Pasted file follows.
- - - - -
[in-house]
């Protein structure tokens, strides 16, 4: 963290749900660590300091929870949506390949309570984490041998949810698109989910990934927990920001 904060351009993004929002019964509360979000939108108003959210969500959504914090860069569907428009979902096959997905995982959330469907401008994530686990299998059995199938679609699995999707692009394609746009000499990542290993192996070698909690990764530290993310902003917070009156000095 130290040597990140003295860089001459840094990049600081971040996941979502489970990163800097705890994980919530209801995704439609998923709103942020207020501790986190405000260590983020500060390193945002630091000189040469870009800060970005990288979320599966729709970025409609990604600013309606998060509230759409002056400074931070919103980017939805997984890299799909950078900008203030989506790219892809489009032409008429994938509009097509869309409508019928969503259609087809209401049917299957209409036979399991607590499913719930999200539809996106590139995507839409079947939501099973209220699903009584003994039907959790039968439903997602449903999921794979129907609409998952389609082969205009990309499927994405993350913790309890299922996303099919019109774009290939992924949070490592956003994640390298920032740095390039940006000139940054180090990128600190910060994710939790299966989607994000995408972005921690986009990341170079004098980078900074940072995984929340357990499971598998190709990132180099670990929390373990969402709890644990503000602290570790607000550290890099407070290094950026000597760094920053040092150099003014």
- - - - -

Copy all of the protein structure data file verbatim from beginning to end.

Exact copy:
[in-house]
């Protein structure tokens, strides 16, 4: 963290749900660590300091929870949506390949309570984490041998949810698109989910990934927990920001 904060351009993004929002019964509360979000939108108003959210969500959504914090860069569907428009979902096959997905995982959330469907401008994530686990299998059995199938679609699995999707692009394609746009000499990542290993192996070698909690990764530290993310902003917070009156000095 130290040597990140003295860089001459840094990049600081971040996941979502489970990163800097705890994980919530209801995704439609998923709103942020207020501790986190405000260590983020500060390193945002630091000189040469870009800060970005990288979320599966729709970025409609990604600013309606998060509230759409002056400074931070919103980017939805997984890299799909950078900008203030989506790219892809489009032409008429994938509009097509869309409508019928969503259609087809209401049917299957209409036979399991607590499913719930999200539809996106590139995507839409079947939501099973209220699903009584003994039907959790039968439903997602449903999921794979129907609409998952389609082969205009990309499927994405993350913790309890299922996303099919019109774009290939992924949070490592956003994640390298920032740095390039940006000139940054180090990128600190910060994710939790299966989607994000995408972005921690986009990341170079004098980078900074940072995984929340357990499971598998190709990132180099670990929390373990969402709890644990503000602290570790607000550290890099407070290094950026000597760094920053040092150099003014």